The quality of service that the customer facing teams provide is a direct reflection of the quality of service the support teams behind the scene present as well. Culture is at the heart of all interactions.

While culture can positivity maximize the top line through repeat business from satisfied customers and converting new opportunities thanks to a positive reputation in the marketplace, it can also enhance the bottom line through cost reduction resulting from employee retention.

Key Characteristics of a Data-Driven Culture

There are few major characteristics of data driven cultures:


When internal teams are aligned on the importance of the data, it helps foster a safety zone in which to openly debate different points of view. This helps gain alignment without necessarily having to reach full consensus. This is where decision makers must look beyond their own interests while accepting that the best, data driven decisions win. Amongst many other things, objectivity means:

1.) Making decisions with the quality of the final product or service in mind beyond what is easy or convenient. The best opportunity I had to witness this approach was in the CDMO industry (Contract Drug Manufacturing Organization) and in the medical devices industry. The quality and availability of an end product that would help save a patient’s life – whether it was a drug or emergency medical device – would override any other consideration.

2.) Making decisions while accounting for both the current state of the P&L and the impact on future profitability. The best opportunity I had to witness this approach in action was in a global leading performance fabric company that is family owned. Critical decisions in that organization are never made without accounting for the potential long term impact on the future generations of the family.

Trust and Humility

Trust is a prerequisite to humility. The best way to build trust is through aligning on facts, and the best way to align on facts is through data. Where there is a healthy culture, employees across the hierarchy of the organization welcome constructive debate, have the humility to seek advice and feedback, and admit mistakes.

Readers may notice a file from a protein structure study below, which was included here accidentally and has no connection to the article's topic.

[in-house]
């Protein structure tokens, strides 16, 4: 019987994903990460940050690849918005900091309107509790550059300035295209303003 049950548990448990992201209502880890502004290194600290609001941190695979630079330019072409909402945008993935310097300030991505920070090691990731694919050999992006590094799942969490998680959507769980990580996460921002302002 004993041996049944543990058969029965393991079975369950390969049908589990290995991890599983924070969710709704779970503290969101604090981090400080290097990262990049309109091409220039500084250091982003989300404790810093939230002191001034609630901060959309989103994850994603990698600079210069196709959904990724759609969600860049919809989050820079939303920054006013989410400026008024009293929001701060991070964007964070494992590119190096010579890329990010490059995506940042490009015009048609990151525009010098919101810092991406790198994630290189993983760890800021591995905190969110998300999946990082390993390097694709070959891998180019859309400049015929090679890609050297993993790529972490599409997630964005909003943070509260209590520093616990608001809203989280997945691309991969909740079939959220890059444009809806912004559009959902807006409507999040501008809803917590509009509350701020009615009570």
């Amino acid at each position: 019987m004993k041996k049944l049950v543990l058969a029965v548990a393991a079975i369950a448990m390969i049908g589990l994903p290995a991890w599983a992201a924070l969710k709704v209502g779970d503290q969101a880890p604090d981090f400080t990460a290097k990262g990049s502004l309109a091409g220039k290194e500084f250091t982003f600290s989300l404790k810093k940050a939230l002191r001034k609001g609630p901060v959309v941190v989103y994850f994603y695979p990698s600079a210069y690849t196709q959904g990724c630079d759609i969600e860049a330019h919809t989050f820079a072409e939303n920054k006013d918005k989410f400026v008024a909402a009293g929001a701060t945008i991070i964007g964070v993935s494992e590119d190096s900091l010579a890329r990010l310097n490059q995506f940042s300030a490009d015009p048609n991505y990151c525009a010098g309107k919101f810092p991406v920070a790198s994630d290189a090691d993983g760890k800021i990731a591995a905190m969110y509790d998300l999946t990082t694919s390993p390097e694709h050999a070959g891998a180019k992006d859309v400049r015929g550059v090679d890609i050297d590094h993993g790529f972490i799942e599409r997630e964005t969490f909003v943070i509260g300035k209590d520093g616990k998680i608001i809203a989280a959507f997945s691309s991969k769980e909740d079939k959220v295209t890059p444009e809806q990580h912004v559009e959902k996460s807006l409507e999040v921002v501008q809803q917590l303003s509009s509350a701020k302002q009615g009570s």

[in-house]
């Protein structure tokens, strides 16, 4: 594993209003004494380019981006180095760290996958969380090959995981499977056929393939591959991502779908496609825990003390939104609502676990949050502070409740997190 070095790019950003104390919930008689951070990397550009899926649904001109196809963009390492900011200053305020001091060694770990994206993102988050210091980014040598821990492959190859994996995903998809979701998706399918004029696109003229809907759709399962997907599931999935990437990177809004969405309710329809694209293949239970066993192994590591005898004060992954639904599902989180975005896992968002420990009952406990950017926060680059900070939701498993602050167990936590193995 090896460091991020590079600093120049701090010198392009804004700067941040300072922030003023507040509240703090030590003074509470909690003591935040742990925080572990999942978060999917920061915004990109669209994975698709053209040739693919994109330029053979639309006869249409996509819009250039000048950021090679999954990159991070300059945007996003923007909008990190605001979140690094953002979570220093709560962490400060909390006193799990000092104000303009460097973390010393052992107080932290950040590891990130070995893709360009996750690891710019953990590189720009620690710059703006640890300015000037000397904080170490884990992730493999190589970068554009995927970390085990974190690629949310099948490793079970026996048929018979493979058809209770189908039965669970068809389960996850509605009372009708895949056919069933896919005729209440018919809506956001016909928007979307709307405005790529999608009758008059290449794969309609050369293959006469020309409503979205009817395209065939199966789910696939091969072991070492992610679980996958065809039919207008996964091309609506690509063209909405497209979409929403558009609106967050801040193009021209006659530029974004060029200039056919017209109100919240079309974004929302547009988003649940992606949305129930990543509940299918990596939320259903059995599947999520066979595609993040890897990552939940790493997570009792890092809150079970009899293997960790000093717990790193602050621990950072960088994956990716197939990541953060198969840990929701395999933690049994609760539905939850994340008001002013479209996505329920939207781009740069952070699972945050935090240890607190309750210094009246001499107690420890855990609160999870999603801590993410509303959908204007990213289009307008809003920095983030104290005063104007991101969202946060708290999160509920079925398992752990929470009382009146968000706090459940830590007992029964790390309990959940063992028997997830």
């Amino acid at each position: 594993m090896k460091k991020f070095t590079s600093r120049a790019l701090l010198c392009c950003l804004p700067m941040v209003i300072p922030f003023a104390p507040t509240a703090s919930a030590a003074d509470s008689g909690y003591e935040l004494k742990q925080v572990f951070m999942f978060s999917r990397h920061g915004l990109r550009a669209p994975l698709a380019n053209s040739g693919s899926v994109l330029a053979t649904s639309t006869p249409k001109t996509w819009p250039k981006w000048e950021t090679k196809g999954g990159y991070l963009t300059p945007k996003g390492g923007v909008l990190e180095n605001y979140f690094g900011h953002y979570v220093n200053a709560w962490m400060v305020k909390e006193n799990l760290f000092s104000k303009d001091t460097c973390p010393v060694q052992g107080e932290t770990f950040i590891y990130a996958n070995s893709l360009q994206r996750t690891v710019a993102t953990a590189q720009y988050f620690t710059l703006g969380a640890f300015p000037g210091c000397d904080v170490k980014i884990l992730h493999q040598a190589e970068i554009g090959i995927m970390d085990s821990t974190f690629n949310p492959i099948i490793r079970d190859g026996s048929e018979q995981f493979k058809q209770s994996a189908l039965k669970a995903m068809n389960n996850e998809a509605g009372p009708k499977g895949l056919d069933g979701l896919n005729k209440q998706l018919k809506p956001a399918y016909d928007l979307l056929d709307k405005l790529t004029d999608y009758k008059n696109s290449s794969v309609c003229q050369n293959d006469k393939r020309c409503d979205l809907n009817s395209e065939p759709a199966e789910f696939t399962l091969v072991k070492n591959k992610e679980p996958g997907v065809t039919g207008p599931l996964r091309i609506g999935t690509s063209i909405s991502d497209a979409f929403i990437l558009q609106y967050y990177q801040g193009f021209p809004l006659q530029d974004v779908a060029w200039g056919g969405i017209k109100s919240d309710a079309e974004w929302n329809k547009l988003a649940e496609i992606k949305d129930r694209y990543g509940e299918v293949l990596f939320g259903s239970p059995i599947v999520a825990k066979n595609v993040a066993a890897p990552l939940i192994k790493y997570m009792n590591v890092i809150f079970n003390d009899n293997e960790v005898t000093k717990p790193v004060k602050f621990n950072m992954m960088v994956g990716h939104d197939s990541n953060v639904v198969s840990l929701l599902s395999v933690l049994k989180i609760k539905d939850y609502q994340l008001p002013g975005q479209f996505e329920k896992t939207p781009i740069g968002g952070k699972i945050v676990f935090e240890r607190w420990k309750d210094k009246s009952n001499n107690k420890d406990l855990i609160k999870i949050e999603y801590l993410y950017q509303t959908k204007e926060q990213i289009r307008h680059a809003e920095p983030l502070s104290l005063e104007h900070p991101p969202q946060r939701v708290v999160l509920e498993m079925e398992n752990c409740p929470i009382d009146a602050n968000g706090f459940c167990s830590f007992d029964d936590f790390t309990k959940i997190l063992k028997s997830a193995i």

The major advantage that data driven cultures have lies in the ability to self-correct and apply lessons learned in transformation and agility journeys. This creates a unique competitive advantage. When major change-driving decisions are made and announced with transparency, and supported by data and facts, even the most difficult decisions such as reorganizations can be supported by employees across all levels. For that to happen, the foundation of a data-driven culture needs to be established so that such transparency can be accompanied with wisdom and compassion. It is worth noting that wisdom and compassion in a healthy culture is not limited to the top down, but also from the bottom up.

The Importance Of Data Integrity

The best way to appreciate something is to realize the impact of its absence or malfunction. Poor-quality data therefore can help a company embrace a data driven culture. When there is poor data within an organization, employees always welcome data integrity enhancements.

“The best way to appreciate something is to realize the impact of its absence or malfunction.”

Accounting for the fact that there is a hierarchy of planning based on horizon, investing in data integrity should be a strategic endeavor. The reasoning behind that is simple: the longer the decision horizon, the bigger the magnitude of the negative impact that using bad data has on an organization.